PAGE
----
No Convincing Evidence That Supplements Help Prevent Cancer | Lung Cancer Dispatch |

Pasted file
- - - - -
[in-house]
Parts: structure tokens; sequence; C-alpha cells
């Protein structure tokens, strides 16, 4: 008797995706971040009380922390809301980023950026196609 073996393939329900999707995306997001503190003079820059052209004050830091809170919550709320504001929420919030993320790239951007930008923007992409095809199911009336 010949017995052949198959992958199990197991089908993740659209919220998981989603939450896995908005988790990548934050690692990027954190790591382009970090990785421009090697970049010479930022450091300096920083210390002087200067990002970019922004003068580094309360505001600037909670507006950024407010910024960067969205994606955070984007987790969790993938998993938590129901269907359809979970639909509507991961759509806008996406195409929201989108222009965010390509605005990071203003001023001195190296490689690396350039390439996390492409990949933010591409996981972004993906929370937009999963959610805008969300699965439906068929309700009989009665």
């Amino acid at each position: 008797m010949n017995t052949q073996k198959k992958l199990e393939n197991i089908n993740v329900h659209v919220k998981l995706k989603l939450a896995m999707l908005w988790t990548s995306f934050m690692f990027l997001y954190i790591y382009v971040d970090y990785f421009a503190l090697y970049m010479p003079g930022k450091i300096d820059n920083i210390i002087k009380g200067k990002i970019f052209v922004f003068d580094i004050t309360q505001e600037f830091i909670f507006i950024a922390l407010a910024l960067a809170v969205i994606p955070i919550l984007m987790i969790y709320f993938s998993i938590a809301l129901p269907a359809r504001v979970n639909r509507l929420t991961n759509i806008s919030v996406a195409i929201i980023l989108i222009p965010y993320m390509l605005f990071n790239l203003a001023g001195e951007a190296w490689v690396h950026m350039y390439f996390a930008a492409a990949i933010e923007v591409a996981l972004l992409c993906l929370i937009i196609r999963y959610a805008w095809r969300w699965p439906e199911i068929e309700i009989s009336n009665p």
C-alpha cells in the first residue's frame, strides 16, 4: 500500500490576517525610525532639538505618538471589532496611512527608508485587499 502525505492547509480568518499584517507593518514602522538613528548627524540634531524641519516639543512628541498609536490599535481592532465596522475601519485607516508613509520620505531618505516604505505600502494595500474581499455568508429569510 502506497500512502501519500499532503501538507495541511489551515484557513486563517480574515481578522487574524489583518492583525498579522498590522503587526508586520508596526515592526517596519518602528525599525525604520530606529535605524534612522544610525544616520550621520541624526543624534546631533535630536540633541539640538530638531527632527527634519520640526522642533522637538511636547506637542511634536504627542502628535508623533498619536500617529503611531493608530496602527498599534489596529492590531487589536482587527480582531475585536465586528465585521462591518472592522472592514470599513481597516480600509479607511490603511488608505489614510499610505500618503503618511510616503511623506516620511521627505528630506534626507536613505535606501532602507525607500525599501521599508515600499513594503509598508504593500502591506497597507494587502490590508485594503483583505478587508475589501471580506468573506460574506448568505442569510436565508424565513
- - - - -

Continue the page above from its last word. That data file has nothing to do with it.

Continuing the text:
A review by a panel of independent U.S. experts concludes that there is not enough evidence to recommend either for or against the use of most vitamin or mineral supplements to reduce the risk of cancer. However, the panel’s guidelines advise against the use of beta-carotene (a precursor of vitamin A) and vitamin E for cancer prevention, because there is relatively clear evidence that neither is effective. Indeed, beta-carotene supplements appear to increase lung cancer risk in people already at high risk of the disease. Instead, the panel recommends that healthy adults without nutritional deficiencies get their nutrients by eating a varied diet to minimize the risk of chronic disease, including cancer.